Coffee and Cashews

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Some of my earliest recollections as a child was remembering the smell of coffee and pipe smoke. I find that super amazing today that my Dad was a pipe smoker. I remember seeing pictures of him in the Navy with a pipe. It always had this sweet smell to it. He gave that up a long time ago. But the smell of fresh brewed coffee lingers as well. It is something that resonates with me many years later.

One thing I really loved as a child was the times when my Dad would come home from work late at night. I think my Mom was always a night owl, but maybe it was in part because my Dad worked late. Dad would come home and sometimes we’d wake up and run to hug him. He’d pick us up and throw us in the air. And then he’d rub his whiskers on our faces, which would make us squeal with laughter. I didn’t like it that much, but it was all part of the fun. My Mom would be watching Johnny Carson and sometimes we’d get to watch for a bit. She’d make all of us chicken and dumplings.

My Mom was always a big-time shopper. She loved to browse the stores at the mall. She loved thrift shopping the most; and still does. I would remember getting dragged to the mall and we’d park on the South side at the entrance to Macy’s (or was it JC Penney?). We would walk through the riding lawn mowers, pools, and kids battery operated cars, you know the ones a kid could ride. Only the rich kids ever got those things. We’d sometimes go to friends houses to play with their toys that we didn’t have. As we passed through the women’s clothing section, this one corner was strategically placed with gourmet treats like chocolates, caramel corn, and nuts. Mom would always order cashews. They were warm and placed in a paper cone. Oh my!!! They were SO heavenly.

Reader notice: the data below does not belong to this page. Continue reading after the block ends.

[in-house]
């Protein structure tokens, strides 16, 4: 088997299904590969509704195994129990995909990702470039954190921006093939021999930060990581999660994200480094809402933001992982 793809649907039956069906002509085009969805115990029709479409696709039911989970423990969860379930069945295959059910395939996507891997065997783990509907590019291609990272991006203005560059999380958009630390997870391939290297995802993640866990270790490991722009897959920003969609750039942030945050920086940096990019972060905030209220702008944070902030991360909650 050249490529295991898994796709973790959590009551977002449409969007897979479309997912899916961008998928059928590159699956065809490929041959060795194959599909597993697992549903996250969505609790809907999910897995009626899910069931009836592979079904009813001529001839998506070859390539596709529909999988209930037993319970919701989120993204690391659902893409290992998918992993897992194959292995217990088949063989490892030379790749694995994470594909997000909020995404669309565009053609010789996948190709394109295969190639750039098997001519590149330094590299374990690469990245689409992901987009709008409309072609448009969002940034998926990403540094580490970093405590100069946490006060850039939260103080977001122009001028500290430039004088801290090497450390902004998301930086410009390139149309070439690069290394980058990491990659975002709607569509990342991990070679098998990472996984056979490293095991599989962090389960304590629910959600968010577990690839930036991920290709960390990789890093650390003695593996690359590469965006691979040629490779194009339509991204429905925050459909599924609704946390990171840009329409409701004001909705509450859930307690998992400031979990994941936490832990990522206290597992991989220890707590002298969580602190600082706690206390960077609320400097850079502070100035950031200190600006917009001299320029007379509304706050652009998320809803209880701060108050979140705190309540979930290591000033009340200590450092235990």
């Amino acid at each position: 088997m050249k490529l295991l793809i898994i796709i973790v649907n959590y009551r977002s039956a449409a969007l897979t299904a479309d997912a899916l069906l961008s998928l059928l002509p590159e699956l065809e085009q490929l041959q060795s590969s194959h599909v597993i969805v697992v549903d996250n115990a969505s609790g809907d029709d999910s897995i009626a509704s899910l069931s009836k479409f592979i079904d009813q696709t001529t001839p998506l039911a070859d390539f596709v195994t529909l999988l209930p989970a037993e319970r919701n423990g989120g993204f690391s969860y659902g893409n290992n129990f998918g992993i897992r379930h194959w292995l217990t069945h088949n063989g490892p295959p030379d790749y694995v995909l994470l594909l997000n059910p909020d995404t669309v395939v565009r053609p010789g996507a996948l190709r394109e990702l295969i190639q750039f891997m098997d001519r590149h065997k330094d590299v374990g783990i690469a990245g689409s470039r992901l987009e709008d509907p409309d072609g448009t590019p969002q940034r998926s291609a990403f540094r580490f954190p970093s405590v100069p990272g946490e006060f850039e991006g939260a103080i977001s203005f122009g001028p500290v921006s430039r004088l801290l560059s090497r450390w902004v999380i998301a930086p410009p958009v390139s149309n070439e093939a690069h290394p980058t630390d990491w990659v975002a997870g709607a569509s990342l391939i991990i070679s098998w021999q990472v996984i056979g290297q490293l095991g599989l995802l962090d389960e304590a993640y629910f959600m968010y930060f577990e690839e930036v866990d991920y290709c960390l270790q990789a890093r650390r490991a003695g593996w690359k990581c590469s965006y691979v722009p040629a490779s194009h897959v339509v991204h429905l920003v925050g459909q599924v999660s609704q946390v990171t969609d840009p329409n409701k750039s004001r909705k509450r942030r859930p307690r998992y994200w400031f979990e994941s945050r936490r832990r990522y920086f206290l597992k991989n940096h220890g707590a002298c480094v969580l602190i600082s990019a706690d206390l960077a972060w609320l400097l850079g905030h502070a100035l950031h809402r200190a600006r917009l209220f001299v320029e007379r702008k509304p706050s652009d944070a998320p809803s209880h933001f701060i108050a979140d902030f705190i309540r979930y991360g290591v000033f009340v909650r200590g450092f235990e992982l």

One morning at church during Sunday school, a missionary to Brazil came to speak with us little kids. While we were talking, I smelled these wonderful aromas. I had a strong sense of smell back then and still do. I’m part bloodhound. I recognized both smells, but not both smells together. Definitely, the coffee. Surprisingly, the cashews. After the talk with lots of neat pictures, we were able to partake of the treat common in that part of Brazil where many kinds of nut-like trees are found.

I’ll say “nut-like” since cashews are “drupes” and not true nuts nor legumes. Coffee beans are actually fruits or berries in the category of stone fruits. Sorry, the botanist part of me came out there.

Regardless, there we were with coffee and cashews in front of us. The coffee was heavily laden with milk and sugar. I probably wouldn’t recognize it so much as coffee today, though I know many like it that way. I prefer black coffee because I love the taste and wouldn’t want to diminish all that goodness. But believe me, the combo of this café com leite with cashews was overwhelming. It had a profound effect on the rest of my life. I’m having this combo as we speak.

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Yoga Teaches Compassion

Several friends of mine were talking about how the 8 limbs of yoga relates to all forms of beliefs. I think this is true. In the New Year, I think of giving to others. Do you give time, money, thoughts, and love to others in need? Compassion is so essential to our own well being. Because someday you may need the compassion and empathy for yourself. And sometimes, it needs to be given sacrificially. As a general rule, I give a minimum of 10% to charity and 10% to myself. If you read statistics of charitable giving, mostly midwestern and southern states give the most to charity. But many don’t give anything more than lip device. Activism doesn’t put food in people’s mouths. If you feel strongly about something, do more than talk about it. And save a minimum of 10% for yourself so you can responsibly be self-sufficient when times get tough. In the past year, I had to replace a truck, a roof, and a furnace/AC. I was able to do that with cash since I pay myself regularly. Being compassionate takes planning. But do it early, not at the end of your expenses. Then it’s you who needs to sacrifice and not the person in need.